New Hampshire Fishermen Are Mussel Bound

Contact: Dolores Leonard
(603) 862-3685

Jan. 19, 2005

DURHAM, N.H. — New Hampshire fishermen will bring home a new catch this year, thanks to the Open Ocean Aquaculture Project at the University of New Hampshire (UNH).
Yankee and Portsmouth Fishermen’s cooperatives have received permits from the N.H. Department of Fish and Game to farm blue mussels for the first time in state coastal waters. Long lines, which are used to culture the mussels, were deployed last November.
“We need alternatives in the face of changing fishing restrictions and the fact that our fisheries are not an infinite resource,” says Andy Lang, an independent fisherman who will farm mussels under the permits. “This is a wide-open opportunity. The quality of the product is superior, and UNH has made it clear that it will support the tech transfer 100 percent.”
“Open ocean mussel culture is an environmentally sustainable practice and an economically viable option for New Hampshire fishermen,” says U.S. Sen. Judd Gregg (R-N.H.). Gregg recently notified UNH that he has obtained $2.4 million in additional federal funding for the Open Ocean Aquaculture Project, bringing total appropriations for the program to $16.4 million since its inception in 1997. In addition to shellfish culture, project scientists are engaged in a major initiative to develop and refine the farming of finfish such as cod, halibut, and haddock in deep sea cages.
Gregg adds, “Sustaining our commercial fishing industry requires innovative strategies, the kind that come from combining federal and state support with the research talent at University of New Hampshire and the entrepreneurial spirit of Northeast fishermen.”
Harvesting mussels is a new industry for the state, and fishermen like Lang will be the first to apply the techniques that have made UNH a world leader in offshore mussel culture research. Unlike inshore farms that use floating rafts or surface lines, these mussels will grow nearly three miles offshore from a submerged long line—out of sight and safely away from boat traffic. From the surface, passersby will see only pairs of buoys, bobbing 600 feet apart.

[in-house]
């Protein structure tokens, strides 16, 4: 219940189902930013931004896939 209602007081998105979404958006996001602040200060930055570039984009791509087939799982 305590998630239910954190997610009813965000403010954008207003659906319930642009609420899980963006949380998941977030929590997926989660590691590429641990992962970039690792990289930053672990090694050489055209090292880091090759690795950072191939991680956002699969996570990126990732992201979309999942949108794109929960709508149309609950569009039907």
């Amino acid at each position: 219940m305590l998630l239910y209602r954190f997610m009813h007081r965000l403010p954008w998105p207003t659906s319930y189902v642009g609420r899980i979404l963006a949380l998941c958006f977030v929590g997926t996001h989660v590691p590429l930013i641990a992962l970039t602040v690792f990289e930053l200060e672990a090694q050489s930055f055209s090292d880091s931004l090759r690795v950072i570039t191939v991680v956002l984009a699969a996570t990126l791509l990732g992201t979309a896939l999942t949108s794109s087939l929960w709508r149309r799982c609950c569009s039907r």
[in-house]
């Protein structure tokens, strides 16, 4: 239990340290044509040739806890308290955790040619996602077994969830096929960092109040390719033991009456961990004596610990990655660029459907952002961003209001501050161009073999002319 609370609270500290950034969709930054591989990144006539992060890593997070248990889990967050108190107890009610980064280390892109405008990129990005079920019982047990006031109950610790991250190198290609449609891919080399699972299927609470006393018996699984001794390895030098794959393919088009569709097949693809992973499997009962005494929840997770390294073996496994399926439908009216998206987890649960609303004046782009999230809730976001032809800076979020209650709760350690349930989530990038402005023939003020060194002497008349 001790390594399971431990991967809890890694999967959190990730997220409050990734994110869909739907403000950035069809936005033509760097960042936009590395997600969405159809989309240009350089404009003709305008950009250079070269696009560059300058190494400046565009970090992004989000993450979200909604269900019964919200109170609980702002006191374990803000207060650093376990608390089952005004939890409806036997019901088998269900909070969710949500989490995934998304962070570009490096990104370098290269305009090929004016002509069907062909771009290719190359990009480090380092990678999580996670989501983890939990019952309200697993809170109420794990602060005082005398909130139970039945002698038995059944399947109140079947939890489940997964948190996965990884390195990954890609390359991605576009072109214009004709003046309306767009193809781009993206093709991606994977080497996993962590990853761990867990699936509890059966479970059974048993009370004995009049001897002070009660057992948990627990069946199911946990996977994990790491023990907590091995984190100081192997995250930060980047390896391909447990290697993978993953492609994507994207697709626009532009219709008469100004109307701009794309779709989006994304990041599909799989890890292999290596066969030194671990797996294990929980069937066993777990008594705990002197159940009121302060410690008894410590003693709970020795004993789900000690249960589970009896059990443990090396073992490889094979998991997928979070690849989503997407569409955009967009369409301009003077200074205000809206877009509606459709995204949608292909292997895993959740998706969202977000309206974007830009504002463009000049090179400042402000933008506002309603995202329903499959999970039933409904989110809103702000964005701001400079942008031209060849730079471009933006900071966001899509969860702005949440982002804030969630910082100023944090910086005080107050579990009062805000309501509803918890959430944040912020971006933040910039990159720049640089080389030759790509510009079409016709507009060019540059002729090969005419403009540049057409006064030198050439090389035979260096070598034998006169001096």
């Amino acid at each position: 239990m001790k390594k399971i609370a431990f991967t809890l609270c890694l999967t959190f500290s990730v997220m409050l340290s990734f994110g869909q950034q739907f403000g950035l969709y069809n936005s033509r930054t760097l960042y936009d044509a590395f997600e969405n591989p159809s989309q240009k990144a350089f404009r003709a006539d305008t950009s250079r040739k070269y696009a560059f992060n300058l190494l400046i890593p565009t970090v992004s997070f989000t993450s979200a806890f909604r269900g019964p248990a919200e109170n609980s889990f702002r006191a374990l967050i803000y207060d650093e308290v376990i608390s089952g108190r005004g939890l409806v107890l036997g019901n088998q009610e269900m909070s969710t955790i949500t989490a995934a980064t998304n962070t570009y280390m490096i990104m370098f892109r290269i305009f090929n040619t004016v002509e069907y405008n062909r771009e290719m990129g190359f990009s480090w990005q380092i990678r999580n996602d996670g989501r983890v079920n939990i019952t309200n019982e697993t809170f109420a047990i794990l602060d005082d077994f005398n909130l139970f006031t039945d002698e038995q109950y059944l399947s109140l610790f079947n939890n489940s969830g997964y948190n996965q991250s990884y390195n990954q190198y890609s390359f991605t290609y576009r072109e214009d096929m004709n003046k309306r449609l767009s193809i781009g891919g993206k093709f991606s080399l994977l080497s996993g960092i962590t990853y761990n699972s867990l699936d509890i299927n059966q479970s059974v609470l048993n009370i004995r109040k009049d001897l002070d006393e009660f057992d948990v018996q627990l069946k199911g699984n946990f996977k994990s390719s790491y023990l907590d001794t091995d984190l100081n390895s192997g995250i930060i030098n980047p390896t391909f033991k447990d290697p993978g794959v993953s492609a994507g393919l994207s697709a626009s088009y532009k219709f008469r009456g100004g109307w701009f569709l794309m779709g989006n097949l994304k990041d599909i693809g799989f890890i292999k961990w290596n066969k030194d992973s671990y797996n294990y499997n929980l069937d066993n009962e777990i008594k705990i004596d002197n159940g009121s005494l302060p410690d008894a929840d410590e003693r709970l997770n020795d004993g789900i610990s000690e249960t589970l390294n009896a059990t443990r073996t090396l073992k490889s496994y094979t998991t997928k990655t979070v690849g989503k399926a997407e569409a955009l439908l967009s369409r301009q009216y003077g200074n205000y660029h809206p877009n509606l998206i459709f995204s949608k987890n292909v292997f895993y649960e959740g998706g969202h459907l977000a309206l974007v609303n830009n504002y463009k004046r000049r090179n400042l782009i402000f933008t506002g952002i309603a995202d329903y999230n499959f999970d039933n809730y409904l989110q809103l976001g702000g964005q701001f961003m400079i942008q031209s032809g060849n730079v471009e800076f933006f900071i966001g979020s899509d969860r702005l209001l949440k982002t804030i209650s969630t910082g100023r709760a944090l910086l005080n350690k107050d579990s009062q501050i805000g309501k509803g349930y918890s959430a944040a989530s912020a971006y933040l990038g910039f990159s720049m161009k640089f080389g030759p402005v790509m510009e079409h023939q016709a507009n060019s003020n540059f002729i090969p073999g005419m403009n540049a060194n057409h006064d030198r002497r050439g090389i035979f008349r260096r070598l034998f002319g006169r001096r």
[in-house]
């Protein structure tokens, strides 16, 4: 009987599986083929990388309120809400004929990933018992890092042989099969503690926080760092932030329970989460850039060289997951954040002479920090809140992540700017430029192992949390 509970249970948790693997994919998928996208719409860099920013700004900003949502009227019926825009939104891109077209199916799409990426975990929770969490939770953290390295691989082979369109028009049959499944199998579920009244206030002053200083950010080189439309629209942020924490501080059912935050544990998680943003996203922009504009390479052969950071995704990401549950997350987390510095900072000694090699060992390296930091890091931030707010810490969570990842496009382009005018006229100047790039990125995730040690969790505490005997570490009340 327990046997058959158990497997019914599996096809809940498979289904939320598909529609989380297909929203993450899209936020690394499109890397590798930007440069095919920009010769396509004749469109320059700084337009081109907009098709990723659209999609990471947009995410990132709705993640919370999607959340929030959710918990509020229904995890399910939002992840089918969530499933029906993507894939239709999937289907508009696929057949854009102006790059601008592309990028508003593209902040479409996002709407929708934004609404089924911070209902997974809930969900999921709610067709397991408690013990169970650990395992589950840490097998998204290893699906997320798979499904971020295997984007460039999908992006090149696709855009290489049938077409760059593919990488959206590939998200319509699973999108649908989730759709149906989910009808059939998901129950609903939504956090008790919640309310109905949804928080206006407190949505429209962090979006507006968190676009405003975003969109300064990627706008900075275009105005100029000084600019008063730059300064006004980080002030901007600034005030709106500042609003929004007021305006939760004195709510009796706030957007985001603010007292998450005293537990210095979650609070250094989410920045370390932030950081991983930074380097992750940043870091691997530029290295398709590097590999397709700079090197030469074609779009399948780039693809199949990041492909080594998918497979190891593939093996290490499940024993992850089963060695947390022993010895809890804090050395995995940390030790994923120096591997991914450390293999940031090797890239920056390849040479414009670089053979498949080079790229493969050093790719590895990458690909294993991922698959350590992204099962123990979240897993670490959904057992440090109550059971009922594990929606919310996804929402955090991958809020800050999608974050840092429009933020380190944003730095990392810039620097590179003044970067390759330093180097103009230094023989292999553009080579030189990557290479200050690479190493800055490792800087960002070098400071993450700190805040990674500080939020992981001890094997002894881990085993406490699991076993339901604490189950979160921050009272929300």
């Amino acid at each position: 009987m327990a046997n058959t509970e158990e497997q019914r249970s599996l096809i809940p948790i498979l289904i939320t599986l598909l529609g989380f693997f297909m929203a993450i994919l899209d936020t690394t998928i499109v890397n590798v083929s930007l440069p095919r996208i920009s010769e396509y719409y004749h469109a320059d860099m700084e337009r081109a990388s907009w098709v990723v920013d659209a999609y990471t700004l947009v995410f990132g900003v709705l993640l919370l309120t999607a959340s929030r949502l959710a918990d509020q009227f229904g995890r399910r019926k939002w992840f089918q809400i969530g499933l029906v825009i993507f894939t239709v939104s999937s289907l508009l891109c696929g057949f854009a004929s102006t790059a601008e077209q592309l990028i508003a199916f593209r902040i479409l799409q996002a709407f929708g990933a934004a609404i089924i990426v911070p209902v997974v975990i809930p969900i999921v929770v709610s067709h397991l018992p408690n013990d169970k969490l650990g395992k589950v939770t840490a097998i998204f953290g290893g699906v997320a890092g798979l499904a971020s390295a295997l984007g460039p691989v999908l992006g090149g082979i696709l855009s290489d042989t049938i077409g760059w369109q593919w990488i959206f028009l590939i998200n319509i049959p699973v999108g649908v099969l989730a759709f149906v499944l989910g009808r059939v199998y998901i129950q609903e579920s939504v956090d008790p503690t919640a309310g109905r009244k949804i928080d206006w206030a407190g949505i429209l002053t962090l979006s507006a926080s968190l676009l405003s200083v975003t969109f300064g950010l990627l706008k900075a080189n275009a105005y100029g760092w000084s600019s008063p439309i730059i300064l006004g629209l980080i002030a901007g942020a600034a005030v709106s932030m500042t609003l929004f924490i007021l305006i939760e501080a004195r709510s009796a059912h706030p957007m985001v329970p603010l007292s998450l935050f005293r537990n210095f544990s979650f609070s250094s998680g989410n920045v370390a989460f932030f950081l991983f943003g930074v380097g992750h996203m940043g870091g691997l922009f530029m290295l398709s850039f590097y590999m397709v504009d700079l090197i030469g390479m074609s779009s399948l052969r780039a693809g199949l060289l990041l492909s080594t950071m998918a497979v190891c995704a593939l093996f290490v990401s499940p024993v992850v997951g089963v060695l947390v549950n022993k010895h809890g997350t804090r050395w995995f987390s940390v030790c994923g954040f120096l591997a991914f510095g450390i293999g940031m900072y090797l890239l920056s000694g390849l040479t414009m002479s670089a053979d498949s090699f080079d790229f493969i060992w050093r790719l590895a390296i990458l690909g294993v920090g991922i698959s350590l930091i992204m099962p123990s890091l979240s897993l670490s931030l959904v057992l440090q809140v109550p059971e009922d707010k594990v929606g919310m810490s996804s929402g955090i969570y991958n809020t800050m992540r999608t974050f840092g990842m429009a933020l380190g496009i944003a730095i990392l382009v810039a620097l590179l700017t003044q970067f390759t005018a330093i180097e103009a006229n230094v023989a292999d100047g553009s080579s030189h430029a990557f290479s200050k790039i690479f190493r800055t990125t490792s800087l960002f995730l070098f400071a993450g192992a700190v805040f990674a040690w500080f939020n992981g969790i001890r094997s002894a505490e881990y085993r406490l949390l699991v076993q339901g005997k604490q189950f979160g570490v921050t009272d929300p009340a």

“For a mussel industry to succeed off New Hampshire’s crowded coast, fishermen need a sustainable approach, one that doesn’t conflict with other uses, employs existing boats and equipment, and can result in a reasonable profit,” explains Richard Langan, project leader and director of CINEMAR, the Cooperative Institute for New England Mariculture and Fisheries, which sponsors the project. “This technology transfer has been five years in the making, requiring a team of marine biologists, oceanographers, engineers, educators, and fishermen.”
CINEMAR is a joint institute between UNH and the National Oceanic and Atmospheric Administration (NOAA). As part of its mission to further ecosystem–based management of marine environments, NOAA supports the development of a competitive, environmentally-friendly aquaculture industry in the United States, one that will meet growing demand for seafood and provide for sustainable fisheries.
When farmed offshore, far from pollution sources, blue mussels (Mytilis edulis) are a healthy and nutritious source of protein. To elude the Gulf of Maine’s currents, waves, and weather—which can combine to create conditions such as those described in the book The Perfect Storm—mussel growing ropes are suspended from a long line submerged 40 feet below the surface. The long line is anchored to the bottom by granite blocks, 130 feet below. The site, determined by working with commercial and recreational fishermen, was chosen to avoid the “hard bottom”—those boulders and ledges that lobstermen and recreational fishermen depend on for their catch.
“Open ocean mussel culture has the potential to be a new industry for the entire Northeast,” says Rollie Barnaby, the UNH Cooperative Extension educator on the project. “It will complement, not replace, other fisheries.”